Offshore Tax Havens Face Increasing Scrutiny, With IRS Whistleblowers Assisting

“Offshore” accounts are an increasing priority of IRS enforcement, aided by the new IRS Whistleblower Program. The Offshore World has changed and will never be the same again. The traditional tax haven assurance of secrecy and anonymity won’t necessarily work any more.

The US has concluded Tax Information Exchange Agreements (TIEA’s) with a number of Offshore jurisdictions. Although the TIEA’s fall short of comprehensive Double Tax Treaties, they allow the IRS to obtain tax information about entities and accounts in Offshore jurisdictions under certain circumstances.

In many cases, these agreements allow the jurisdiction to forego financial secrecy laws when faced with a specific information request from the IRS. In most cases, the exchange of information potentially covers civil as well as criminal investigations by the IRS.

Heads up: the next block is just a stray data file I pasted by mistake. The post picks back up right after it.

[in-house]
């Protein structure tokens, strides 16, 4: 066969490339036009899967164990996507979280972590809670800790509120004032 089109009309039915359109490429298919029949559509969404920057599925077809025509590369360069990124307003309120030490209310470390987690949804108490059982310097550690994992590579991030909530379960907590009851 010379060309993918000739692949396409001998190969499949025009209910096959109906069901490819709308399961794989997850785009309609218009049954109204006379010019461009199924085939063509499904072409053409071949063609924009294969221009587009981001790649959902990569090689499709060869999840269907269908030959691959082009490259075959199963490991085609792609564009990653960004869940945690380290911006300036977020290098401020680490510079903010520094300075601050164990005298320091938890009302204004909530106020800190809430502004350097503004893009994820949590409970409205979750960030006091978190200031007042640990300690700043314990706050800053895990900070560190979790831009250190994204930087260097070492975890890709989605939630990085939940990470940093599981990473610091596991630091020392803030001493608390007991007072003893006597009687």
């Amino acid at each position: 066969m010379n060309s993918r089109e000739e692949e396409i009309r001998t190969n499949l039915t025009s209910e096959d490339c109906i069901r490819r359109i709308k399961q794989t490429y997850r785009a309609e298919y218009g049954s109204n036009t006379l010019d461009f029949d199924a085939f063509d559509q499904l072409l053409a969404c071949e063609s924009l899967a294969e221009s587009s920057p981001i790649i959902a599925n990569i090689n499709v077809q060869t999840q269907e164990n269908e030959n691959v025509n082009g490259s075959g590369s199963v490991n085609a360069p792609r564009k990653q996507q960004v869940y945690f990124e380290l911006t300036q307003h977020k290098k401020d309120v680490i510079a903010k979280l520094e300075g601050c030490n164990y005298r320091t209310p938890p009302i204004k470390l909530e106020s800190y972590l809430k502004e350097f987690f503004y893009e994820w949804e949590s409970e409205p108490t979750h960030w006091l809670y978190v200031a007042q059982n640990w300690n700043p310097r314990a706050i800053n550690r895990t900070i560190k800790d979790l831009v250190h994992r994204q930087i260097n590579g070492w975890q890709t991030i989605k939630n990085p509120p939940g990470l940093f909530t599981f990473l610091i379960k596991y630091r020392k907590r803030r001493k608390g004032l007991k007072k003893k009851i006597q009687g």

So far the US has concluded TIEA’s with a number of jurisdictions including Gibraltar, Lichtenstein, Isle of Man, Aruba, Antigua and Barbuda, Cayman Islands, Guernsey, Jersey, Bahamas, British Virgin Islands, Monaco, Bermuda, Barbados, Costa Rica, Dominica, Dominican Republic, Grenada, Guyana, Honduras, Jamaica and Netherlands Antilles.

In recent years the US has tended to regard any country or jurisdiction that offers undue secrecy to investors as being equivalent to Offshore.

In terms of the “Tax Havens Abuse Act,” U.S. draft legislation has existed since 2007, which lists 34 jurisdictions as secrecy jurisdictions. Included in the list are jurisdictions not traditionally regarded as Offshore, including Switzerland and Singapore, as well as Malta, Cyprus, Luxembourg and Hong Kong.

Tax whistleblowers–including persons with knowledge of offshore tax schemes–will be increasingly important to the IRS effort to recover from those who engage in tax fraud and tax evasion. Honest citizens will appreciate whistleblowers’ efforts to recover from those who refuse to pay their fair share of taxes, especially with the current U.S.”tax gap” of several hundred billion dollars each year owed but not collected.